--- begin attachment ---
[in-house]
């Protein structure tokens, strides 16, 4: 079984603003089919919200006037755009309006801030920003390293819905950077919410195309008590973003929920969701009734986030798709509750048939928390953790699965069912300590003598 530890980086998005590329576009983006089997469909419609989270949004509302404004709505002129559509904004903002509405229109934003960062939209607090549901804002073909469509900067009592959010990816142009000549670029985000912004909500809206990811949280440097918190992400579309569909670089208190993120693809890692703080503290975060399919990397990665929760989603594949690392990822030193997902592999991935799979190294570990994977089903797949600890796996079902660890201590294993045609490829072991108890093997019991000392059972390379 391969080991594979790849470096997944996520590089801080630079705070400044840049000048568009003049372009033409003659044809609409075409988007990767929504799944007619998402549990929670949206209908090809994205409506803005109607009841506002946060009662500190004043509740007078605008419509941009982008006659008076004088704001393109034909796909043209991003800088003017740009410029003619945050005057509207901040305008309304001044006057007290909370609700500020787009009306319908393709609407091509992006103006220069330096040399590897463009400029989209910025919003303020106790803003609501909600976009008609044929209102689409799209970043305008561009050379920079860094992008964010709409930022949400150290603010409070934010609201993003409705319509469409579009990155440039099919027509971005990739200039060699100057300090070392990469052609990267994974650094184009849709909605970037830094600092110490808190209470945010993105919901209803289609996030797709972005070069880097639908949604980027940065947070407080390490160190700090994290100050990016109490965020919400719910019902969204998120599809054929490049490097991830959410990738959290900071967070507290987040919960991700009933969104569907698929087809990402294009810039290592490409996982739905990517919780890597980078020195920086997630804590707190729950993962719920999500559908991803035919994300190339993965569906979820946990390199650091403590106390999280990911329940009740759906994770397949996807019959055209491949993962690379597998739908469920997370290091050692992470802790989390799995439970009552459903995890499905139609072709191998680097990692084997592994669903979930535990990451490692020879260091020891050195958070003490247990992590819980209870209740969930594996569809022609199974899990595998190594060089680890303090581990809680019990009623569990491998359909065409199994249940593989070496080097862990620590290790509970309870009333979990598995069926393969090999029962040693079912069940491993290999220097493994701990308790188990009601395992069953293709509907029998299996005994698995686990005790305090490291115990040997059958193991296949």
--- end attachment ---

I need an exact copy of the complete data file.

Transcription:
[in-house]
């Protein structure tokens, strides 16, 4: 079984603003089919919200006037755009309006801030920003390293819905950077919410195309008590973003929920969701009734986030798709509750048939928390953790699965069912300590003598 530890980086998005590329576009983006089997469909419609989270949004509302404004709505002129559509904004903002509405229109934003960062939209607090549901804002073909469509900067009592959010990816142009000549670029985000912004909500809206990811949280440097918190992400579309569909670089208190993120693809890692703080503290975060399919990397990665929760989603594949690392990822030193997902592999991935799979190294570990994977089903797949600890796996079902660890201590294993045609490829072991108890093997019991000392059972390379 391969080991594979790849470096997944996520590089801080630079705070400044840049000048568009003049372009033409003659044809609409075409988007990767929504799944007619998402549990929670949206209908090809994205409506803005109607009841506002946060009662500190004043509740007078605008419509941009982008006659008076004088704001393109034909796909043209991003800088003017740009410029003619945050005057509207901040305008309304001044006057007290909370609700500020787009009306319908393709609407091509992006103006220069330096040399590897463009400029989209910025919003303020106790803003609501909600976009008609044929209102689409799209970043305008561009050379920079860094992008964010709409930022949400150290603010409070934010609201993003409705319509469409579009990155440039099919027509971005990739200039060699100057300090070392990469052609990267994974650094184009849709909605970037830094600092110490808190209470945010993105919901209803289609996030797709972005070069880097639908949604980027940065947070407080390490160190700090994290100050990016109490965020919400719910019902969204998120599809054929490049490097991830959410990738959290900071967070507290987040919960991700009933969104569907698929087809990402294009810039290592490409996982739905990517919780890597980078020195920086997630804590707190729950993962719920999500559908991803035919994300190339993965569906979820946990390199650091403590106390999280990911329940009740759906994770397949996807019959055209491949993962690379597998739908469920997370290091050692992470802790989390799995439970009552459903995890499905139609072709191998680097990692084997592994669903979930535990990451490692020879260091020891050195958070003490247990992590819980209870209740969930594996569809022609199974899990595998190594060089680890303090581990809680019990009623569990491998359909065409199994249940593989070496080097862990620590290790509970309870009333979990598995069926393969090999029962040693079912069940491993290999220097493994701990308790188990009601395992069953293709509907029998299996005994698995686990005790305090490291115990040997059958193991296949």